Brother Burden writes that since rain has fallen in such abundance in Los Angeles County, the property for which they paid $12,500 dollars could not be purchased for $20,000. Property has gone up one-third higher than it was before the rain came. We are so glad that our brethren were able to purchase the Glendale Sanitarium for so low a price. It is an imposing building, and is situated in a very pleasant location.14MR 255.2

    The Paradise Valley Sanitarium is full of patients also, and those in charge will be obliged to provide more room for the accommodation of those who are coming in. Yesterday I had a letter from Brother E. S. Ballenger, the manager of the institution, in which he says that all the rooms in the building are filled, and that there are eight more persons who desire to come for treatment. As yet, no advertising at all has been done, and yet the patients continue to come. I meant to have had Brother Ballenger's letter copied, so that I might send it to you, but it was sent on to Willie.14MR 255.3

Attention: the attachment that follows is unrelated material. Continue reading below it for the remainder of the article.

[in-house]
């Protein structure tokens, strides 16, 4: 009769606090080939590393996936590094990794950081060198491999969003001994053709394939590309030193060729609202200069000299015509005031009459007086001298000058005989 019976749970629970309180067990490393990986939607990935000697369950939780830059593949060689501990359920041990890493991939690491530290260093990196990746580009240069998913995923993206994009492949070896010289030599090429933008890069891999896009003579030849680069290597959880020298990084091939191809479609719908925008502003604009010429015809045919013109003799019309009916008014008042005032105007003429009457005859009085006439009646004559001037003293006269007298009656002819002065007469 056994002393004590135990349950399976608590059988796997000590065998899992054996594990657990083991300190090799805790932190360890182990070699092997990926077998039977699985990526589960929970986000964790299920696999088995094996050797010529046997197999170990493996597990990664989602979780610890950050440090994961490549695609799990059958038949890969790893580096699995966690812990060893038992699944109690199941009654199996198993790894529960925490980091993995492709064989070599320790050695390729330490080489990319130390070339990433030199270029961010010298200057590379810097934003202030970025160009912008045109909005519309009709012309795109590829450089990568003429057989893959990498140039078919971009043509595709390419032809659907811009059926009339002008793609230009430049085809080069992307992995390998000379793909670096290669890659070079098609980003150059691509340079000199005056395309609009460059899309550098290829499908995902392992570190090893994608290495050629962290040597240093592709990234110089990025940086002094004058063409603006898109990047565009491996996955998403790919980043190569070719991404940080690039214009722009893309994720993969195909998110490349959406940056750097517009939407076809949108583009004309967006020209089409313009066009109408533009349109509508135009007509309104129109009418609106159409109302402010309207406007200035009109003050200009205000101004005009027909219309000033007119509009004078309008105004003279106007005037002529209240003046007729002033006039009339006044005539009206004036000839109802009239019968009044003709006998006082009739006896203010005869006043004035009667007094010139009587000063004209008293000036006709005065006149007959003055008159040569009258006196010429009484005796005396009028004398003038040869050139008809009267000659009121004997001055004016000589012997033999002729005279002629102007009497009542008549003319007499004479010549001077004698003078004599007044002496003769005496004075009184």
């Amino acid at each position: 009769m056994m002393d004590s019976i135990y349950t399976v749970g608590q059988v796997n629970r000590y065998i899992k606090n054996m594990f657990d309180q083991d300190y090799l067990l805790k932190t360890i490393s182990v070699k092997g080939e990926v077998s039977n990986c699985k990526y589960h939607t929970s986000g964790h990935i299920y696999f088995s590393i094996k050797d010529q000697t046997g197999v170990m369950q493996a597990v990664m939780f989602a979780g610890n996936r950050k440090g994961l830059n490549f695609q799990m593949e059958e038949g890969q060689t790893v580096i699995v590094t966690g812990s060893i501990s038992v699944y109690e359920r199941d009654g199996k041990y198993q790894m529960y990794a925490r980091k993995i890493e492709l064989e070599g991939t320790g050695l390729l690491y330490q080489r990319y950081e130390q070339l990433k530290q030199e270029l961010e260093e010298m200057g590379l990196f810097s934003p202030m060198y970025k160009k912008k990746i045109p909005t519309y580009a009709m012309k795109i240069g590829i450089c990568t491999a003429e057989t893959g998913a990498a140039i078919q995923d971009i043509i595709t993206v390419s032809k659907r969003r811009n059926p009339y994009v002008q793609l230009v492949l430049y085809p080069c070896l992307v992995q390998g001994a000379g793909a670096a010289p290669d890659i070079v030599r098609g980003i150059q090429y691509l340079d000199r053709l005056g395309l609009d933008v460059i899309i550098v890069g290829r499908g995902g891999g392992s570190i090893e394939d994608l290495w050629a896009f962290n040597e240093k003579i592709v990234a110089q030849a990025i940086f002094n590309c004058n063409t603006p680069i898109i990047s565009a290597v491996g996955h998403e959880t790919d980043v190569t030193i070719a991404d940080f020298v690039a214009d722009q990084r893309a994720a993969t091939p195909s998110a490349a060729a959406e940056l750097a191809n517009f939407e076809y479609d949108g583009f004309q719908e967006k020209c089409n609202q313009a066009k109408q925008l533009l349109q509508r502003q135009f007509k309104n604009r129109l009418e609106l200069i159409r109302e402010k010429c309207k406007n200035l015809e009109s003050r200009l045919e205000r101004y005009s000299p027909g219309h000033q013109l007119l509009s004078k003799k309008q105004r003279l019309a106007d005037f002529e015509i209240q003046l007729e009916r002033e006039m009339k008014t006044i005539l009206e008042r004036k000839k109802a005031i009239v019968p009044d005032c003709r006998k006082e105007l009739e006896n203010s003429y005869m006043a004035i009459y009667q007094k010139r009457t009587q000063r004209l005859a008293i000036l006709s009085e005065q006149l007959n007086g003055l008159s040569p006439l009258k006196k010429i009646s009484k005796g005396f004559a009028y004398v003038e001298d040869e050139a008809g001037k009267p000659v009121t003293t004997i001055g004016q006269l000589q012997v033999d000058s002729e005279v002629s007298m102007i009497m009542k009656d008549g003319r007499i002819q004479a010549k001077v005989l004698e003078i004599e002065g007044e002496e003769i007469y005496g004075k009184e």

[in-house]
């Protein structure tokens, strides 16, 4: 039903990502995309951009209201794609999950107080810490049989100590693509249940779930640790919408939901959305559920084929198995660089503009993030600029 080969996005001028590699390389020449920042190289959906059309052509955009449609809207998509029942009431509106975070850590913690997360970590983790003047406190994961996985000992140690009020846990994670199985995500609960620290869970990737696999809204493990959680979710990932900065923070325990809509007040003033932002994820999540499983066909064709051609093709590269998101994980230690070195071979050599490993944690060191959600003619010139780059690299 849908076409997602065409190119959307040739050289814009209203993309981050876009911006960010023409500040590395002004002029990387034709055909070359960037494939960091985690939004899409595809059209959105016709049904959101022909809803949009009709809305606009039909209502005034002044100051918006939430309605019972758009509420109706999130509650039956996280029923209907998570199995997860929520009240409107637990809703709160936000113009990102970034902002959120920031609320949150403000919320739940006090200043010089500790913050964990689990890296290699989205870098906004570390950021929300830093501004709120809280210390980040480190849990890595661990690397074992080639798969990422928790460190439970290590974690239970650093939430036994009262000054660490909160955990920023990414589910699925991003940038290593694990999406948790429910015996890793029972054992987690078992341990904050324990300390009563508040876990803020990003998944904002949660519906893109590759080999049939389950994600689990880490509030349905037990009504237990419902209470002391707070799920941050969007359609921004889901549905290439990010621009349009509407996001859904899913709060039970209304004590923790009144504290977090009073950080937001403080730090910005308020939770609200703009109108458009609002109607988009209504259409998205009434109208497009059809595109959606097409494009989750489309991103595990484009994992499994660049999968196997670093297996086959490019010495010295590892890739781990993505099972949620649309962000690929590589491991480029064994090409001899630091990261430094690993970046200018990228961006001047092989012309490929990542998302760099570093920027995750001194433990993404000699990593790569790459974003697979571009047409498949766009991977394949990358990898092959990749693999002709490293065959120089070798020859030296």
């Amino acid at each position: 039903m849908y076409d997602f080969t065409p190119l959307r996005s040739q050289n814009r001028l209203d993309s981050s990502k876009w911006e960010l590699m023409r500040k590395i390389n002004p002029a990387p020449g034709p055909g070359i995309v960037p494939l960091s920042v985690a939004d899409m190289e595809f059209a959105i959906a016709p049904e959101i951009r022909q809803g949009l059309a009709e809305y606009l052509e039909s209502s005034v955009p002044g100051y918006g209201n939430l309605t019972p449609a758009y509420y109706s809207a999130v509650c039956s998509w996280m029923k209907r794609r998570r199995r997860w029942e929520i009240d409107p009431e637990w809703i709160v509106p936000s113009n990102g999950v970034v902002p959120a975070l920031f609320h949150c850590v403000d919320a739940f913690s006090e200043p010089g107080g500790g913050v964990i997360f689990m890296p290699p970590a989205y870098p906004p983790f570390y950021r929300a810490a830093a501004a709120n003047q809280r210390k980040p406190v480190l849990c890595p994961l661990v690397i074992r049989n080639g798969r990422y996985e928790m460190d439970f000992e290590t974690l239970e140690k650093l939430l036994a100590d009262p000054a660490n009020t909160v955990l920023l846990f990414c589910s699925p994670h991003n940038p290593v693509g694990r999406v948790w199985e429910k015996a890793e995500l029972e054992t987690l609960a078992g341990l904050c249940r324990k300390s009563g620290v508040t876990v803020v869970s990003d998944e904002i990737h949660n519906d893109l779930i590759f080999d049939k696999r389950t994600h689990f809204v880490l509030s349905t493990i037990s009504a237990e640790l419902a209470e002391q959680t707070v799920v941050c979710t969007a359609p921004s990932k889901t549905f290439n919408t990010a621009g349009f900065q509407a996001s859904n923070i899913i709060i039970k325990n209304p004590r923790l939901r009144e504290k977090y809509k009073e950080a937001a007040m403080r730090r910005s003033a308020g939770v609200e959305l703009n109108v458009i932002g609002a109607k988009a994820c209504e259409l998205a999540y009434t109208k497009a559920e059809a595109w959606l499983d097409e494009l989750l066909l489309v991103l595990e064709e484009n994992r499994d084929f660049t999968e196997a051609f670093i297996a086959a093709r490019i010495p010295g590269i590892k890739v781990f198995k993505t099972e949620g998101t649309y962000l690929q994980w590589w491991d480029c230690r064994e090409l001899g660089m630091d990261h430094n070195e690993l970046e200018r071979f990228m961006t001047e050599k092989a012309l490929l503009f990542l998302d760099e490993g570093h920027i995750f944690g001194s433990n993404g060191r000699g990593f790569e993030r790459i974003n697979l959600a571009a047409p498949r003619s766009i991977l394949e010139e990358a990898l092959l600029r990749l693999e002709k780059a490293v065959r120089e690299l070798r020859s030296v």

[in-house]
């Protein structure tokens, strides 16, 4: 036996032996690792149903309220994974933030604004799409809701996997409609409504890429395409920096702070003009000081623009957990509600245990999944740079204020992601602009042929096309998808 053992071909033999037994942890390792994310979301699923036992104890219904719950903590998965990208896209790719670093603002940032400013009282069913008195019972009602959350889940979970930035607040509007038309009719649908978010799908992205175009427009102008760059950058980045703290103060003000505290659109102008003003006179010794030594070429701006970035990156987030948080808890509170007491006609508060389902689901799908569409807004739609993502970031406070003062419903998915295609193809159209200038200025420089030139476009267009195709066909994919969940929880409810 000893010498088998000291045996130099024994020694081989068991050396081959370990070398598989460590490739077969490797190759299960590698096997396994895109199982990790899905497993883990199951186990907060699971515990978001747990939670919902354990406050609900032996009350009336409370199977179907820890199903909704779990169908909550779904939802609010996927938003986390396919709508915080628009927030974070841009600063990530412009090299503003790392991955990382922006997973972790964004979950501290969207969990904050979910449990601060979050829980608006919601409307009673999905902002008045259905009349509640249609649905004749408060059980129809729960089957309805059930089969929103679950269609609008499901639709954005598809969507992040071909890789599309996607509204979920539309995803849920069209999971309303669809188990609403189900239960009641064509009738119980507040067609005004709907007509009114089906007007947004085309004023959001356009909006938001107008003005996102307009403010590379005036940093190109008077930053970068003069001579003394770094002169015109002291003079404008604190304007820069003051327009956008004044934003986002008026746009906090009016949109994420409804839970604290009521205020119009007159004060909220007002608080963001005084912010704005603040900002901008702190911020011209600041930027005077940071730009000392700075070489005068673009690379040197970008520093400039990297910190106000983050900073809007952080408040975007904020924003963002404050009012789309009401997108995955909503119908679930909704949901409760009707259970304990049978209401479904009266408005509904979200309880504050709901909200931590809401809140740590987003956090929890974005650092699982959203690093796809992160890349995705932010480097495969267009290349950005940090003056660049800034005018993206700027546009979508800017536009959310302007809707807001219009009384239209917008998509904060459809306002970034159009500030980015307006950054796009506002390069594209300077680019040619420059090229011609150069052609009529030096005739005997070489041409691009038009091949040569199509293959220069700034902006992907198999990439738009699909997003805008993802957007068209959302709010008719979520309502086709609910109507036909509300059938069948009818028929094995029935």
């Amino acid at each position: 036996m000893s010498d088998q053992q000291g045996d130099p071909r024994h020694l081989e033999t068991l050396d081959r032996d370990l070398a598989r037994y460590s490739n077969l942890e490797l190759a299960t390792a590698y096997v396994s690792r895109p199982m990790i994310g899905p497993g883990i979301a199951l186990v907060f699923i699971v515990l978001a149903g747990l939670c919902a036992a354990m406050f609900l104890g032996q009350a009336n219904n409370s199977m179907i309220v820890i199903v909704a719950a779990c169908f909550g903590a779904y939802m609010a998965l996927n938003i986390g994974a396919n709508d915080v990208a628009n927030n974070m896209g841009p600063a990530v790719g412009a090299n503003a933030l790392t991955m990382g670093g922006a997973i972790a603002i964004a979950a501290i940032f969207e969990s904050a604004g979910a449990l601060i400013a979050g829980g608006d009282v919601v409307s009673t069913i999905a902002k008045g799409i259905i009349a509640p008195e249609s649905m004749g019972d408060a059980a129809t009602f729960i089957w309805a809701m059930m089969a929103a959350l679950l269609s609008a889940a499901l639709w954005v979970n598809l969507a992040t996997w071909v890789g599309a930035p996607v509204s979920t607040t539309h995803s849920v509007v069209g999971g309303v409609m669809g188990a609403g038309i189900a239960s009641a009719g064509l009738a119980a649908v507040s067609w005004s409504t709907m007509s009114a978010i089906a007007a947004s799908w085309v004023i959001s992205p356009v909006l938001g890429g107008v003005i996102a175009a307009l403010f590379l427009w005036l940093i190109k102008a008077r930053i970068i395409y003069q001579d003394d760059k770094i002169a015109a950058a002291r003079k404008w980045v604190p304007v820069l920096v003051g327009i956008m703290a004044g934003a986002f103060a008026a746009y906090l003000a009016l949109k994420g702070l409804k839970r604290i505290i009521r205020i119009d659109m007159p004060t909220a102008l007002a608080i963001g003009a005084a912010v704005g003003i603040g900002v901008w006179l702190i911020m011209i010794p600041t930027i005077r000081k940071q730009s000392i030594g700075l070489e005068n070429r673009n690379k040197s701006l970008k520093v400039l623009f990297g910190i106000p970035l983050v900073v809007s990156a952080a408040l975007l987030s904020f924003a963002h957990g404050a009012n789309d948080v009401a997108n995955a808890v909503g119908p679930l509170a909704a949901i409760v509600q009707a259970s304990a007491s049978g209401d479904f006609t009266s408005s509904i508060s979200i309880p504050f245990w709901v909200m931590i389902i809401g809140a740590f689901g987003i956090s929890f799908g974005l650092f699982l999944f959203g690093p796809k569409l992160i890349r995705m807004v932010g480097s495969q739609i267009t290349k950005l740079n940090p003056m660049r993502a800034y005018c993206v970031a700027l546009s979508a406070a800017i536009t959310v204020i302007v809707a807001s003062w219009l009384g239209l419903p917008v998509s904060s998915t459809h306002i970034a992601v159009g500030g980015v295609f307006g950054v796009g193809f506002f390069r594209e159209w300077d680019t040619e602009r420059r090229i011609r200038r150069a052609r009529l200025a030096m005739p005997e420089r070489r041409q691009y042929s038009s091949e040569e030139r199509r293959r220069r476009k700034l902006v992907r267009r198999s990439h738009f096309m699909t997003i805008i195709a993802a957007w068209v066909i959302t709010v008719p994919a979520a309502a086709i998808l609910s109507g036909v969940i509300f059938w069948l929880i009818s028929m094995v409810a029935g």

Brother Ballenger is holding Bible studies and prayer meetings in the sanitarium, and he writes that the patients are showing much interest in these meetings. The day that he wrote the letter, 20 of the patients attended the morning service. At this service there is singing and then reading and prayer. Brother Ballenger said that all but one of the patients bowed in prayer. A deep impression is being made by these meetings, and we hope that souls will be converted.14MR 255.4

    The Paradise Valley Sanitarium cost the original owners $25,000. [The main building cost $25,000, but the total investment in land and buildings was $50,000. See pp. 241, 260.] Almost all the rooms are furnished with a marble washstand. Water is laid on all over the house. The rooms are beautifully arranged, and are very airy. There are broad verandas around two sides of the house. The building stands on a high rise of ground, and the lawns and gardens were once very beautiful. Many of the ornamental trees died during the long drought, but this year a good supply of rain has fallen, and all the lawns are green again.14MR 256.1